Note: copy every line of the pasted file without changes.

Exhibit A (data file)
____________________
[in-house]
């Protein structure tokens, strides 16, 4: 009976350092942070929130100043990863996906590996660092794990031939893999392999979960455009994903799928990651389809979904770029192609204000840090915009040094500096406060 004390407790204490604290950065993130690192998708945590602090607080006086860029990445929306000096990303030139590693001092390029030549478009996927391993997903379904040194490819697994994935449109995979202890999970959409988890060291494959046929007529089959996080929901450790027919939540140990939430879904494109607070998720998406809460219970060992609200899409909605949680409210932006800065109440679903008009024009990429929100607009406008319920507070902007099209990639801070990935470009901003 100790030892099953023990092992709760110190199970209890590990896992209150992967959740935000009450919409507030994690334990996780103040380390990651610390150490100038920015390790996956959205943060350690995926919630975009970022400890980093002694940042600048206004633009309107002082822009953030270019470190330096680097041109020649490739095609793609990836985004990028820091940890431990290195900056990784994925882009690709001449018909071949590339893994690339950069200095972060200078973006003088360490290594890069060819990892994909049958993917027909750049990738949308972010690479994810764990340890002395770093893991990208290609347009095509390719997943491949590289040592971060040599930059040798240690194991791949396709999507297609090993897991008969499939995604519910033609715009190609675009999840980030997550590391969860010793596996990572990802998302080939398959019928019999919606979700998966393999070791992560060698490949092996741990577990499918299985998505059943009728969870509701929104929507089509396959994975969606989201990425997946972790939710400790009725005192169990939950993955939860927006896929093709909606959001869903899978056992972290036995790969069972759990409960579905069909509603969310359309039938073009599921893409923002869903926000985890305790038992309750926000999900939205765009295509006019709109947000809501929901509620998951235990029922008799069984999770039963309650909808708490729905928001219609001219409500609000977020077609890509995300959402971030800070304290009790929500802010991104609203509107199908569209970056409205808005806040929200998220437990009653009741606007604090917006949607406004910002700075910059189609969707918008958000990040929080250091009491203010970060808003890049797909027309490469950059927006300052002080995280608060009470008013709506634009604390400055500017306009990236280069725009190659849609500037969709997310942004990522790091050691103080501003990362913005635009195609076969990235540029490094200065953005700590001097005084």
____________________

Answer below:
[in-house]
């Protein structure tokens, strides 16, 4: 009976350092942070929130100043990863996906590996660092794990031939893999392999979960455009994903799928990651389809979904770029192609204000840090915009040094500096406060 004390407790204490604290950065993130690192998708945590602090607080006086860029990445929306000096990303030139590693001092390029030549478009996927391993997903379904040194490819697994994935449109995979202890999970959409988890060291494959046929007529089959996080929901450790027919939540140990939430879904494109607070998720998406809460219970060992609200899409909605949680409210932006800065109440679903008009024009990429929100607009406008319920507070902007099209990639801070990935470009901003 100790030892099953023990092992709760110190199970209890590990896992209150992967959740935000009450919409507030994690334990996780103040380390990651610390150490100038920015390790996956959205943060350690995926919630975009970022400890980093002694940042600048206004633009309107002082822009953030270019470190330096680097041109020649490739095609793609990836985004990028820091940890431990290195900056990784994925882009690709001449018909071949590339893994690339950069200095972060200078973006003088360490290594890069060819990892994909049958993917027909750049990738949308972010690479994810764990340890002395770093893991990208290609347009095509390719997943491949590289040592971060040599930059040798240690194991791949396709999507297609090993897991008969499939995604519910033609715009190609675009999840980030997550590391969860010793596996990572990802998302080939398959019928019999919606979700998966393999070791992560060698490949092996741990577990499918299985998505059943009728969870509701929104929507089509396959994975969606989201990425997946972790939710400790009725005192169990939950993955939860927006896929093709909606959001869903899978056992972290036995790969069972759990409960579905069909509603969310359309039938073009599921893409923002869903926000985890305790038992309750926000999900939205765009295509006019709109947000809501929901509620998951235990029922008799069984999770039963309650909808708490729905928001219609001219409500609000977020077609890509995300959402971030800070304290009790929500802010991104609203509107199908569209970056409205808005806040929200998220437990009653009741606007604090917006949607406004910002700075910059189609969707918008958000990040929080250091009491203010970060808003890049797909027309490469950059927006300052002080995280608060009470008013709506634009604390400055500017306009990236280069725009190659849609500037969709997310942004990522790091050691103080501003990362913005635009195609076969990235540029490094200065953005700590001097005084």